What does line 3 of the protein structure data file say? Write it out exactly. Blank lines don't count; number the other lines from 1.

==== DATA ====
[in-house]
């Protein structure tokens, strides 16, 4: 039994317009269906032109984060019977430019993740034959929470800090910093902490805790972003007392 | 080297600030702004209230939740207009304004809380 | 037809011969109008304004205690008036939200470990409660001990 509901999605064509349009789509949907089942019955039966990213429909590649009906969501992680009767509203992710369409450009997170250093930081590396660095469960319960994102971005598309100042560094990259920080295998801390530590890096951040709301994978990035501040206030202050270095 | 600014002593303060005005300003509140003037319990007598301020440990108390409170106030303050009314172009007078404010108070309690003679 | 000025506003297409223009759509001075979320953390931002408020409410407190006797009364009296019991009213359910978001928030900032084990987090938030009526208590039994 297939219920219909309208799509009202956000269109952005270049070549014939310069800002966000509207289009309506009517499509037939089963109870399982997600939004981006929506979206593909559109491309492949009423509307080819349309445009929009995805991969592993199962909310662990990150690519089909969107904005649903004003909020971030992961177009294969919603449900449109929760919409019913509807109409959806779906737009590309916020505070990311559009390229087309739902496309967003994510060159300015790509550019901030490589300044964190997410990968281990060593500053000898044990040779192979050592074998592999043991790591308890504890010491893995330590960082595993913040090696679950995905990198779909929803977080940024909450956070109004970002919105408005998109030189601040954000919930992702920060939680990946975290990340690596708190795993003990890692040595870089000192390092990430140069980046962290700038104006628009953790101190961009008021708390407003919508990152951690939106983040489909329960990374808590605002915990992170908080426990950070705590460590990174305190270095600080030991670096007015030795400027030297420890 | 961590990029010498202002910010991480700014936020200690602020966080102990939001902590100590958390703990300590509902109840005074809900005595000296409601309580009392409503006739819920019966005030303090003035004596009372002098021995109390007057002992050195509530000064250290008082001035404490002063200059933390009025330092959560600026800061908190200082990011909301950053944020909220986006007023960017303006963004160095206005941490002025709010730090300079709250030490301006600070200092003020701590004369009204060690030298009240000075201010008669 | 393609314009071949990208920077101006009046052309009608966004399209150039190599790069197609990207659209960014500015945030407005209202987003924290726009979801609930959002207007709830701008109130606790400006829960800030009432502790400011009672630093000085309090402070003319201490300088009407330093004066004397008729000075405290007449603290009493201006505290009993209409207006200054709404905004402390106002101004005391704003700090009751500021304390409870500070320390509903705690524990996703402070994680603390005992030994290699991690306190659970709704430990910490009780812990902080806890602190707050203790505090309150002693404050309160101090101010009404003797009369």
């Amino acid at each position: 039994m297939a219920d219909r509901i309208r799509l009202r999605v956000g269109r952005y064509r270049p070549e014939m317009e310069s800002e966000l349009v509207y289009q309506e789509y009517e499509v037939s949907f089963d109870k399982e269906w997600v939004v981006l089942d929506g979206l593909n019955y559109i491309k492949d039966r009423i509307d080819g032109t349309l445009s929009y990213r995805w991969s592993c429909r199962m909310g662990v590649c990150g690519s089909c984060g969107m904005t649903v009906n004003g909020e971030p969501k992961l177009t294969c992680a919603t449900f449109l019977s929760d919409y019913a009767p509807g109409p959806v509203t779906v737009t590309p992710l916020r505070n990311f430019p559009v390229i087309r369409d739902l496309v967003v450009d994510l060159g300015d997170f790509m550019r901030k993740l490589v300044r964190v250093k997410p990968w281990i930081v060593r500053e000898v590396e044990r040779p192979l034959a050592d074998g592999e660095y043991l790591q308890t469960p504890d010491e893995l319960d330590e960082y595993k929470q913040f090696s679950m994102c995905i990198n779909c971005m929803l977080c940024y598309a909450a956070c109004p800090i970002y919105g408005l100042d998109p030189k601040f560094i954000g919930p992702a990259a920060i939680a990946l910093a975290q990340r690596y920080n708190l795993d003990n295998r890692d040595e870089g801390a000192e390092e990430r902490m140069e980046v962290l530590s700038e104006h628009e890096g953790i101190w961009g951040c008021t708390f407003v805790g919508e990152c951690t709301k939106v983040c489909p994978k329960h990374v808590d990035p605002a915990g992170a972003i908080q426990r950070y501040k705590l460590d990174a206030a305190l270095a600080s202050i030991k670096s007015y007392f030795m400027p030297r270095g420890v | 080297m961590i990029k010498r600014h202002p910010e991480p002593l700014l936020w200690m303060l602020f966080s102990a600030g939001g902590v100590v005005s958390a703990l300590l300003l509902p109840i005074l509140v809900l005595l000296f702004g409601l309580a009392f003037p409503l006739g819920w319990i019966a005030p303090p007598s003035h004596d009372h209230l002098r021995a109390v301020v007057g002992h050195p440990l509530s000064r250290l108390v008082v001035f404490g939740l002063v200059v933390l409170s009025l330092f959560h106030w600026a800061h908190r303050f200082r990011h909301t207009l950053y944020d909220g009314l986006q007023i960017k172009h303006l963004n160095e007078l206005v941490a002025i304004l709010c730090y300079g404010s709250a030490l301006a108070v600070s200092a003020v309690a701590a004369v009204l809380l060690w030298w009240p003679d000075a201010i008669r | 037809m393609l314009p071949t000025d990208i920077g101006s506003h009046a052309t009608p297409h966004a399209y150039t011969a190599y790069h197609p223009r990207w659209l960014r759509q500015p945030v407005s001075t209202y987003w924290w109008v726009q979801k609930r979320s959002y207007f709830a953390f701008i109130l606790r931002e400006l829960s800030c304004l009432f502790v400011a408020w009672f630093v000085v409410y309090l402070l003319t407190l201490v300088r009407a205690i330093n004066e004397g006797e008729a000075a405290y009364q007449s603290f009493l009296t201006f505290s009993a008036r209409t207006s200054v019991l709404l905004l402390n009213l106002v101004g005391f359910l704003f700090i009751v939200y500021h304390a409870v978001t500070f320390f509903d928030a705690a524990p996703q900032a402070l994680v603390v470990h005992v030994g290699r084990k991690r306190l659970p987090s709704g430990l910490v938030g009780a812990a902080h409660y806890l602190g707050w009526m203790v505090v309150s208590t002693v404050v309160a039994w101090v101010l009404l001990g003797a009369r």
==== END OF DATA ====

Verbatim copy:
């Amino acid at each position: 039994m297939a219920d219909r509901i309208r799509l009202r999605v956000g269109r952005y064509r270049p070549e014939m317009e310069s800002e966000l349009v509207y289009q309506e789509y009517e499509v037939s949907f089963d109870k399982e269906w997600v939004v981006l089942d929506g979206l593909n019955y559109i491309k492949d039966r009423i509307d080819g032109t349309l445009s929009y990213r995805w991969s592993c429909r199962m909310g662990v590649c990150g690519s089909c984060g969107m904005t649903v009906n004003g909020e971030p969501k992961l177009t294969c992680a919603t449900f449109l019977s929760d919409y019913a009767p509807g109409p959806v509203t779906v737009t590309p992710l916020r505070n990311f430019p559009v390229i087309r369409d739902l496309v967003v450009d994510l060159g300015d997170f790509m550019r901030k993740l490589v300044r964190v250093k997410p990968w281990i930081v060593r500053e000898v590396e044990r040779p192979l034959a050592d074998g592999e660095y043991l790591q308890t469960p504890d010491e893995l319960d330590e960082y595993k929470q913040f090696s679950m994102c995905i990198n779909c971005m929803l977080c940024y598309a909450a956070c109004p800090i970002y919105g408005l100042d998109p030189k601040f560094i954000g919930p992702a990259a920060i939680a990946l910093a975290q990340r690596y920080n708190l795993d003990n295998r890692d040595e870089g801390a000192e390092e990430r902490m140069e980046v962290l530590s700038e104006h628009e890096g953790i101190w961009g951040c008021t708390f407003v805790g919508e990152c951690t709301k939106v983040c489909p994978k329960h990374v808590d990035p605002a915990g992170a972003i908080q426990r950070y501040k705590l460590d990174a206030a305190l270095a600080s202050i030991k670096s007015y007392f030795m400027p030297r270095g420890v | 080297m961590i990029k010498r600014h202002p910010e991480p002593l700014l936020w200690m303060l602020f966080s102990a600030g939001g902590v100590v005005s958390a703990l300590l300003l509902p109840i005074l509140v809900l005595l000296f702004g409601l309580a009392f003037p409503l006739g819920w319990i019966a005030p303090p007598s003035h004596d009372h209230l002098r021995a109390v301020v007057g002992h050195p440990l509530s000064r250290l108390v008082v001035f404490g939740l002063v200059v933390l409170s009025l330092f959560h106030w600026a800061h908190r303050f200082r990011h909301t207009l950053y944020d909220g009314l986006q007023i960017k172009h303006l963004n160095e007078l206005v941490a002025i304004l709010c730090y300079g404010s709250a030490l301006a108070v600070s200092a003020v309690a701590a004369v009204l809380l060690w030298w009240p003679d000075a201010i008669r | 037809m393609l314009p071949t000025d990208i920077g101006s506003h009046a052309t009608p297409h966004a399209y150039t011969a190599y790069h197609p223009r990207w659209l960014r759509q500015p945030v407005s001075t209202y987003w924290w109008v726009q979801k609930r979320s959002y207007f709830a953390f701008i109130l606790r931002e400006l829960s800030c304004l009432f502790v400011a408020w009672f630093v000085v409410y309090l402070l003319t407190l201490v300088r009407a205690i330093n004066e004397g006797e008729a000075a405290y009364q007449s603290f009493l009296t201006f505290s009993a008036r209409t207006s200054v019991l709404l905004l402390n009213l106002v101004g005391f359910l704003f700090i009751v939200y500021h304390a409870v978001t500070f320390f509903d928030a705690a524990p996703q900032a402070l994680v603390v470990h005992v030994g290699r084990k991690r306190l659970p987090s709704g430990l910490v938030g009780a812990a902080h409660y806890l602190g707050w009526m203790v505090v309150s208590t002693v404050v309160a039994w101090v101010l009404l001990g003797a009369r």